MANILA — A lawyer who was fined P20,000 for alleged traffic violations filed on Wednesday yet another petition before the Supreme Court challenging the implementation of the "no-contact apprehension" program.
Lawyer Juman Paa asked the high court to declare unconstitutional and halt the enforcement of Ordinance No. 8676 enacted in 2020 by the Manila City Council.
The ordinance, first implemented in December 2020, allows the Manila Traffic and Parking Bureau (MTPB) to fine traffic violators who are caught on traffic enforcement cameras without the physical apprehension by a traffic enforcer.
Paa, a resident of Manila, said he was supposed to register his SUV in Quezon City in June this year but was told he needed to pay first with the City of Manila fines amounting to P20,360.
The fines were based on 4 traffic violations for obstruction of the pedestrian lane from May to July 2021.
He was charged P2,000 for the first offense, P3,000 for the second offense and P4,000 each for the third and fourth offenses.
But the penalties for non-payment amounted to P7,360.
Paa paid the fines, interests and surcharges in protest but insisted he did not receive any notice of violations.
He argued he shouldn’t be charged for surcharges and other interests because the MTPB failed to inform him of his first violation.
It turned out the notice of violations were inadvertently sent to Taguig instead of his residence in Manila.
Claiming personal and direct injury, Paa said his right to due process was violated by the ordinance because “he had absolutely no opportunity to lodge his protest to the traffic enforcer…or to comply with the 10-day administrative protest outlined in the assailed ordinance.”
“[H]aving received the notices of violation in July 1, 2022, it is the height of unreasonableness to expect that petitioner could remember and iterate specific circumstances surrounding the alleged traffic violations captured in 2021, to support a meaningful defense or protest,” he said.
He added, the ordinance is “unfair and oppressive” because it penalizes the owner of the vehicle and not the driver.
He also pointed out, the Manila ordinance imposes “unreasonably higher” fines compared to the Metropolitan Manila Development Authority (MMDA) and the Land Transportation Office (LTO).
The penalty under the ordinance for obstruction of a pedestrian lane ranges from P2,000 for the first offense to P4,000 for the third offense while the MMDA and LTO only impose a P1,000-fine for the same traffic violation regardless of how many times it had been previously committed.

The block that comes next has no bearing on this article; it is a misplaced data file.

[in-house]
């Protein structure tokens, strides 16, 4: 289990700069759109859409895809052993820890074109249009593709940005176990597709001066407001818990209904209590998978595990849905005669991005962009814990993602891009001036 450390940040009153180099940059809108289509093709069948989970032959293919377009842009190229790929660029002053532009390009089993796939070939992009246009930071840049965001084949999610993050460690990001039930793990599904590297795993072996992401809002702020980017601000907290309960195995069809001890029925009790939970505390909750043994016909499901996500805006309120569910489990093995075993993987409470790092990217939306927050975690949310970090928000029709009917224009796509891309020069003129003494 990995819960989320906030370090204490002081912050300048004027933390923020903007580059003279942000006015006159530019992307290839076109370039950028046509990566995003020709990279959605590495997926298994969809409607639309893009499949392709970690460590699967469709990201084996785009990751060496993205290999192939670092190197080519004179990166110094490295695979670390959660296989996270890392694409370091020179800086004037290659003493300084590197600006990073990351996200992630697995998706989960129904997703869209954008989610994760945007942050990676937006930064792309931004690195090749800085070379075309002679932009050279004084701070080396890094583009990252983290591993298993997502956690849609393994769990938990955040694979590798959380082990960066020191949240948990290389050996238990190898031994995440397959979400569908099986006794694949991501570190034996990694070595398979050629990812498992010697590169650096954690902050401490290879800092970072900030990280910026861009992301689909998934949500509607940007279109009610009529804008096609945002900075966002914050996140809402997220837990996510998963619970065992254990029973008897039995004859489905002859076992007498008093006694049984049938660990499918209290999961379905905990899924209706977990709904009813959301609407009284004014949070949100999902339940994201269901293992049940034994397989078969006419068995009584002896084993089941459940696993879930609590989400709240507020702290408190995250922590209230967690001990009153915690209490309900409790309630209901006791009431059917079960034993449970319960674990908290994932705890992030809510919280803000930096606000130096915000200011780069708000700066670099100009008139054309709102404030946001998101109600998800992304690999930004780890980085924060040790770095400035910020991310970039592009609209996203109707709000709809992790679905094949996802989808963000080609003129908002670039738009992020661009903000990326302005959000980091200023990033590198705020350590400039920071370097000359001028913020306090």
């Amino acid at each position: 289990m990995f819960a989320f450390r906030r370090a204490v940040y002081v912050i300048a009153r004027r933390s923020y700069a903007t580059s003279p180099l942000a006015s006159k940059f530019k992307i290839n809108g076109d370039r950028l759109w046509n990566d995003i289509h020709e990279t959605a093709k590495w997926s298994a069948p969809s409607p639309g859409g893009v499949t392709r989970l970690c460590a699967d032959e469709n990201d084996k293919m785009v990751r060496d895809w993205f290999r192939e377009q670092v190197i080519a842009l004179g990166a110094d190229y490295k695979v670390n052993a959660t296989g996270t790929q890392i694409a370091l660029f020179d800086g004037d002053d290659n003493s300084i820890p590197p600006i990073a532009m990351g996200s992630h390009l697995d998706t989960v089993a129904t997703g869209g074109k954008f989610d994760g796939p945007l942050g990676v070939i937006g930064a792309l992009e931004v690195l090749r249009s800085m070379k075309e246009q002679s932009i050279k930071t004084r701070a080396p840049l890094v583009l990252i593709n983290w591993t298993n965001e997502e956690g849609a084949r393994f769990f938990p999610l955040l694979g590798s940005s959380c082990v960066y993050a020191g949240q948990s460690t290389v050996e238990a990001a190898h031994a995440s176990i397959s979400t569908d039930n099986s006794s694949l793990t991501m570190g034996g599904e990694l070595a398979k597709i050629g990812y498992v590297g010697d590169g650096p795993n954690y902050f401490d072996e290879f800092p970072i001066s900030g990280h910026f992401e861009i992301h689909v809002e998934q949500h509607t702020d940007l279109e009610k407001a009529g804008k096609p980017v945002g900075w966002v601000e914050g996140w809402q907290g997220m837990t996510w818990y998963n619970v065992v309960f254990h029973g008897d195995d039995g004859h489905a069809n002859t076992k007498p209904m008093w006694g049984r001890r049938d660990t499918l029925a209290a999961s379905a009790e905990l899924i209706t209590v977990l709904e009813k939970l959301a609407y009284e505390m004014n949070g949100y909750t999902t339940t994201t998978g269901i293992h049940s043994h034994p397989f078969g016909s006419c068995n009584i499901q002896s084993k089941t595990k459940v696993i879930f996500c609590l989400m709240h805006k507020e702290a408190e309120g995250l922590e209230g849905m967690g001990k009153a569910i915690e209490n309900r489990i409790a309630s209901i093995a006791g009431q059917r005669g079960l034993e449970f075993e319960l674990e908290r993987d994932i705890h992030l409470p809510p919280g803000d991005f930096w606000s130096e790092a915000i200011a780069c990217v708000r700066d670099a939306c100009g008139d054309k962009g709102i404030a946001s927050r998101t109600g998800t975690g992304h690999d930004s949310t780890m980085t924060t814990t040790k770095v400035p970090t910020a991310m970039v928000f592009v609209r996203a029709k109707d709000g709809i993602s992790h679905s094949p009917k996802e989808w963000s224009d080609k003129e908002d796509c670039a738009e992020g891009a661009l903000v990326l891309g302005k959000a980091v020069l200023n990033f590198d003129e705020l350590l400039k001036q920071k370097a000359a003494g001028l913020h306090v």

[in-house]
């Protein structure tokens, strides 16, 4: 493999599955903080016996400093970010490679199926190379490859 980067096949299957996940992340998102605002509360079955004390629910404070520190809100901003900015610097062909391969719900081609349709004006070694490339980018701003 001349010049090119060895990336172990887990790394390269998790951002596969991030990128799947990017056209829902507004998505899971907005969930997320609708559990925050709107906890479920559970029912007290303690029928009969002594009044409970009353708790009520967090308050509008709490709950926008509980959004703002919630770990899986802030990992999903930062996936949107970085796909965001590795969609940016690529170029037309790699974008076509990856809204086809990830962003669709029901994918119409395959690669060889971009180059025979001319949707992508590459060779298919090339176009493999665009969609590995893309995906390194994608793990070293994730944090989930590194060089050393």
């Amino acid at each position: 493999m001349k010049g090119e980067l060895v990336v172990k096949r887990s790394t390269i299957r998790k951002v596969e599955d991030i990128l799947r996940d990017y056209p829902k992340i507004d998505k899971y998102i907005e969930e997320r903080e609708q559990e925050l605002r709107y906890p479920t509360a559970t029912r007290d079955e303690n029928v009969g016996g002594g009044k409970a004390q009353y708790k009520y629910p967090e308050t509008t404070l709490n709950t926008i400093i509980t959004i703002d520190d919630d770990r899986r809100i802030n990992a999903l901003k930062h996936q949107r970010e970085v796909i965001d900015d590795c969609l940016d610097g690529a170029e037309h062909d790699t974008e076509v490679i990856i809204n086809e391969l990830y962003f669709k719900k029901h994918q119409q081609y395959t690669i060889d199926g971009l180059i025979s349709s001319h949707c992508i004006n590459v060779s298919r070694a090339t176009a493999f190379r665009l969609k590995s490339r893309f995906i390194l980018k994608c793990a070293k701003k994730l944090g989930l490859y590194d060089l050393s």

“Worst, the interest and penalties for the delay in settling the violations was way higher than the usual prevailing interest rate of 12% a year,” he said.
Paa also alleged the ordinance violates the right to privacy because it appears that anyone who enters the plate number of a vehicle on Manila City’s website would be able to see the number of traffic violations committed including personal details such as the name of the vehicle owner, address and details of the vehicle.
He noted that there are no details available as to how the City of Manila operates its no-contact apprehension program, expressing concern that if a private company has been engaged, it might have access to CCTV footage that might be used for surveillance or other purposes.
“The lack of security protocols in the NCAP website of the City of Manila places the registered owner in a maligning and humiliating situation. Worse, it can be used by criminals who might poise as public officers and threaten the vehicle owners with their NCAP violations which would result to extortion or corruption,” he said.
“Furthermore, consent of the registered owners was not secured prior to the operation of the website. This means that the information obtained by the City of Manila from the database of the LTO and used in the NCAP website of the City of Manila is illegal and violative of the right to data privacy,” he added.
Paa urged the Supreme Court to issue a temporary restraining order (TRO) to immediately stop the implementation of the ordinance.
Aside from the Manila City Council, Manila Mayor Maria Sheilah “Honey Lacuna” Lacuna-Pangan was also named as respondent.
Transport groups earlier filed a petition against the LTO and the LGUs of Manila, Quezon City, Valenzuela, Parañaque City and Muntinlupa City over their respective no-contact apprehension programs.